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Tuesday, 6 October 2020

What we’re tracking on 6 October 2020

Good morning, wonderful people, and welcome to the next-to-last business day of the week as banks and the EGX prepare to join the rest of the business community in taking Thursday off in observance of Armed Forces Day. The central bank and the stock exchange made it official yesterday. The 6 October holiday has been pushed to the end of the week as part of the government’s new (smart) policy of moving midweek holidays to the weekend.

Enterprise will also be off on Thursday, but keep an eye out for the first episode of season three of Making It, our podcast on how to build a great business in Egypt. The episode will drop on Thursday morning — just in time for the long weekend — with new episodes available each Thursday thereafter. Making It is brought to you in association with our friends at CIB and USAID.

Tap or click here to listen to this season’s trailer on our website | Apple Podcasts | Google Podcasts.


SMART POLICY- You can now open a new bank account with just your national ID thanks to new KYC regulations from the central bank, according to a statement (pdf) yesterday. Micro enterprises, freelancers, and craftsmen will now also be able to open an account by declaring their occupation, instead of requiring proof of employment from a company or other requirements to document their income.

This year’s annual meeting of the European Bank for Reconstruction and Development kicks off tomorrow, with International Cooperation Minister Rania Al Mashat set to take part. The meeting will be held virtually.

Results for the Egyptian Scholastic Test (EST) will be announced tomorrow and Thursday, the Education Ministry said in a statement yesterday. American diploma high school students who took the test seeking to enrol in Egyptian universities will be sent emails to collect their certificates at the ministry. The EST was offered as an Egyptian equivalent to the SAT, which was suspended in September until June 2021 after test questions were leaked.

Other news triggers over the coming weeks:

  • Foreign reserves figures for September should be out this week.
  • Inflation data for September will land on Saturday, 10 October.
  • Voters go to the polls to elect a new House of Representatives in a multi-stage process starting 21 October (voters abroad) and 24 October (in Egypt).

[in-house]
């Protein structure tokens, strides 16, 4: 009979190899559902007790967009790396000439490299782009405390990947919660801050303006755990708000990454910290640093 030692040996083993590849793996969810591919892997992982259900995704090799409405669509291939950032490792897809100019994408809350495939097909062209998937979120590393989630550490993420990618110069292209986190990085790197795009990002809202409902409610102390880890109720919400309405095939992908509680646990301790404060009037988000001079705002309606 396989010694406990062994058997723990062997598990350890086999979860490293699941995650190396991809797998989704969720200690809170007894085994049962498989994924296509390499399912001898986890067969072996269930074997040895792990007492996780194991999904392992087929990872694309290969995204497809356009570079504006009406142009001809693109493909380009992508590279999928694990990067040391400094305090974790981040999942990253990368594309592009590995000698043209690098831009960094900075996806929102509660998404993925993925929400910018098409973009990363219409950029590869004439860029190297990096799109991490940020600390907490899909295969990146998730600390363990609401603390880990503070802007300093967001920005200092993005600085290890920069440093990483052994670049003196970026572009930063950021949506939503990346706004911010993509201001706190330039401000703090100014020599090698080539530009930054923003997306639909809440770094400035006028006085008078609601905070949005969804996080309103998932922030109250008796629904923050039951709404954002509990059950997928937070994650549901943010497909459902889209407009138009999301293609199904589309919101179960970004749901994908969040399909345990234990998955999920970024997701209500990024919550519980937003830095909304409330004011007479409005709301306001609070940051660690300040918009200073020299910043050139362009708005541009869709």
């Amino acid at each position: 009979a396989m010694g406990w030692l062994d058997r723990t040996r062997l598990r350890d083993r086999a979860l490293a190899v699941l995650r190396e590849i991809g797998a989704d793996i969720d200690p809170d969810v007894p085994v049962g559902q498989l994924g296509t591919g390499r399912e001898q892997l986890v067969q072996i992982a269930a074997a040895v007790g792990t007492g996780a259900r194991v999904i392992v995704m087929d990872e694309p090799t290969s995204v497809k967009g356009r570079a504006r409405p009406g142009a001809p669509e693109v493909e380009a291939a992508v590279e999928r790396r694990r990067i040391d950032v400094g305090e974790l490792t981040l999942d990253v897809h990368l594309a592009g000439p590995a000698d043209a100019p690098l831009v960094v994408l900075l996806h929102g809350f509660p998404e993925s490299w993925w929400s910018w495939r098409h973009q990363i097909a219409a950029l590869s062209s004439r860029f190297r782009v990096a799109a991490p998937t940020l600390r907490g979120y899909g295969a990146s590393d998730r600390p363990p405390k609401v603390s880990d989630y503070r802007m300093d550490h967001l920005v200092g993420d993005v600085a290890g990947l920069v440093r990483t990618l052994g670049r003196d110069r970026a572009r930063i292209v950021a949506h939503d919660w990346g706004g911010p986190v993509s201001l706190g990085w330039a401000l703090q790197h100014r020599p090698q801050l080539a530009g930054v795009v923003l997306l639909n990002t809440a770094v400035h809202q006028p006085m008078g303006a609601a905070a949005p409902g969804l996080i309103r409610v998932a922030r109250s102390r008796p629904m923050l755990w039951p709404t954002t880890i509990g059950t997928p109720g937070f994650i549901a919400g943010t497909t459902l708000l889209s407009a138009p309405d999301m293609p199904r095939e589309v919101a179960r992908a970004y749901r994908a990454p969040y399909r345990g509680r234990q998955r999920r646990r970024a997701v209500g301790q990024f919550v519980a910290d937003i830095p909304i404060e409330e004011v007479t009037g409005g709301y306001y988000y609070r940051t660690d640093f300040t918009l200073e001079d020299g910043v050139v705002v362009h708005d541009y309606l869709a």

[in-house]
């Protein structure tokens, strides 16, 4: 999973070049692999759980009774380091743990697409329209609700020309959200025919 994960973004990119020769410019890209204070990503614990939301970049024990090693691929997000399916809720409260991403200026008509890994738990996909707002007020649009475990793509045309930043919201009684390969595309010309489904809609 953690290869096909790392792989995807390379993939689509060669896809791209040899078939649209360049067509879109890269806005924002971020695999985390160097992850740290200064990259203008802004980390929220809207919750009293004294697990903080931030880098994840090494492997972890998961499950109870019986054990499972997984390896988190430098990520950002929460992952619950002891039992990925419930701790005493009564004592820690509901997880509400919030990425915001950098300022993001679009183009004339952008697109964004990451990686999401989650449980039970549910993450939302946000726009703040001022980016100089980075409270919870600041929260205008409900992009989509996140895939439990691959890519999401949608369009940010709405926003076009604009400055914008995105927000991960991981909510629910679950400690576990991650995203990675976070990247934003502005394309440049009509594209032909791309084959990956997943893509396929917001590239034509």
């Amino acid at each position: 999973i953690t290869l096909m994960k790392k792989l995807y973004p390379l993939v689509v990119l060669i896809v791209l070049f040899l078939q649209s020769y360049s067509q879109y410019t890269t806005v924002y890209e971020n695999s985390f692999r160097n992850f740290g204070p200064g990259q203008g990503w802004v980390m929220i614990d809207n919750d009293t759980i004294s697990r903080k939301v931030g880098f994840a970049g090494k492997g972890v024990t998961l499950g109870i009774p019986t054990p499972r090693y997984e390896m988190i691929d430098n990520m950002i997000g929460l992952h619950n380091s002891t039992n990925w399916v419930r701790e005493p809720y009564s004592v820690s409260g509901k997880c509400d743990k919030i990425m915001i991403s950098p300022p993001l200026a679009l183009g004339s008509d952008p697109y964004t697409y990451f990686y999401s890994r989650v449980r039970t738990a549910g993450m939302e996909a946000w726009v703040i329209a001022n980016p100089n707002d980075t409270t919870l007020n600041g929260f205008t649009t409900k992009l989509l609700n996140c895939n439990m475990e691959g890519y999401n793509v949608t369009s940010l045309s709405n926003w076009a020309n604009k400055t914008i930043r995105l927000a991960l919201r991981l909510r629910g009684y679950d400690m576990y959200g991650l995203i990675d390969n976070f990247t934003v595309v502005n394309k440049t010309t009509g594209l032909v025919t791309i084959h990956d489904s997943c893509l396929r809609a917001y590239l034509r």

The Health Ministry reported 98 new covid-19 infections yesterday, down from 108 the day before. Egypt has now disclosed a total of 103,781 confirmed cases of covid-19. The ministry also reported 9 new deaths, bringing the country’s total death toll to 5,990. We now have a total of 97,398 confirmed cases that have fully recovered.

Egypt isn’t the only country in the region to shore up its food security amid the pandemic: Jordan has boosted its wheat reserves to a record 1.35 mn tonnes, while Saudi Arabia and the UAE are investing in overseas agriculture projects. The UAE is also importing dairy cows from Uruguay. As part of Egypt’s April plans to increase its wheat reserves to cover six months, the government boosted purchasing from local producers, and had imported 6.6 mn tons of wheat by September 2020.

On the global front:

  • Paris will see its bars close among other safety measures as the capital city and its suburbs go into “maximum alert” following a surge in covid-19 cases, reports CNBC.
  • Ireland is debating going back into a full lockdown as recommended by their health officials, reports the Irish Post.
  • An apparent “glitch” saw nearly 16k positive cases left out of the UK’s daily figures for over a week, which health officials have called “shambolic,” writes the Guardian.

COVID / US ELECTION WATCH- The world’s most (in)famous covid patient is now back in the White House and is saying “don’t be afraid” of the coronavirus. US President Donald Trump left the hospital after going three days without a fever and will continue his convalescence at home. Trump’s prognosis and whether the treatment he is on may have had an impact on his mental state dominates front pages globally.

Kamala Harris and Mike Pence square off tomorrow night in the vice-presidential debate. The two will be separated by plexiglass, Politico reports.